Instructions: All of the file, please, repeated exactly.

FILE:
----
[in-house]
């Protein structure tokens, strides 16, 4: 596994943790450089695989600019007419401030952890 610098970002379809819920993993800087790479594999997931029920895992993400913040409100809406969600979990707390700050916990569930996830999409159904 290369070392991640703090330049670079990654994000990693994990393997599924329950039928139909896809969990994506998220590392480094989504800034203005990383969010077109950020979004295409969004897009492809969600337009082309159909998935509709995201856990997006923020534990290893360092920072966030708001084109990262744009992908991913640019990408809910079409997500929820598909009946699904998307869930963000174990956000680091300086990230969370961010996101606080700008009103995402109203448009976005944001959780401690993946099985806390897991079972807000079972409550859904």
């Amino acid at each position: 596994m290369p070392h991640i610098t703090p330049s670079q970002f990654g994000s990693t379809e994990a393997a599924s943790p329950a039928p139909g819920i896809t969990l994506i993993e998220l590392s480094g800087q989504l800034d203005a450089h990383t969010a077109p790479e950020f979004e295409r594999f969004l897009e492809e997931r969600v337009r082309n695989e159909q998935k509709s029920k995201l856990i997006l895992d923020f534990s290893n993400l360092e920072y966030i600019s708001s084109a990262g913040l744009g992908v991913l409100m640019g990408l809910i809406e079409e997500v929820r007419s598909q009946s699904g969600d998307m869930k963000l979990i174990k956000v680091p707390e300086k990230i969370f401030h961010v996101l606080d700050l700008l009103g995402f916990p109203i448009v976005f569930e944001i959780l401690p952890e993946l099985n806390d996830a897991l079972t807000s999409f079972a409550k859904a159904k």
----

[in-house]
């Protein structure tokens, strides 16, 4: 596994943790450089695989600019007419401030952890 610098970002379809819920993993800087790479594999997931029920895992993400913040409100809406969600979990707390700050916990569930996830999409159904 290369070392991640703090330049670079990654994000990693994990393997599924329950039928139909896809969990994506998220590392480094989504800034203005990383969010077109950020979004295409969004897009492809969600337009082309159909998935509709995201856990997006923020534990290893360092920072966030708001084109990262744009992908991913640019990408809910079409997500929820598909009946699904998307869930963000174990956000680091300086990230969370961010996101606080700008009103995402109203448009976005944001959780401690993946099985806390897991079972807000079972409550859904």
């Amino acid at each position: 596994m290369p070392h991640i610098t703090p330049s670079q970002f990654g994000s990693t379809e994990a393997a599924s943790p329950a039928p139909g819920i896809t969990l994506i993993e998220l590392s480094g800087q989504l800034d203005a450089h990383t969010a077109p790479e950020f979004e295409r594999f969004l897009e492809e997931r969600v337009r082309n695989e159909q998935k509709s029920k995201l856990i997006l895992d923020f534990s290893n993400l360092e920072y966030i600019s708001s084109a990262g913040l744009g992908v991913l409100m640019g990408l809910i809406e079409e997500v929820r007419s598909q009946s699904g969600d998307m869930k963000l979990i174990k956000v680091p707390e300086k990230i969370f401030h961010v996101l606080d700050l700008l009103g995402f916990p109203i448009v976005f569930e944001i959780l401690p952890e993946l099985n806390d996830a897991l079972t807000s999409f079972a409550k859904a159904k």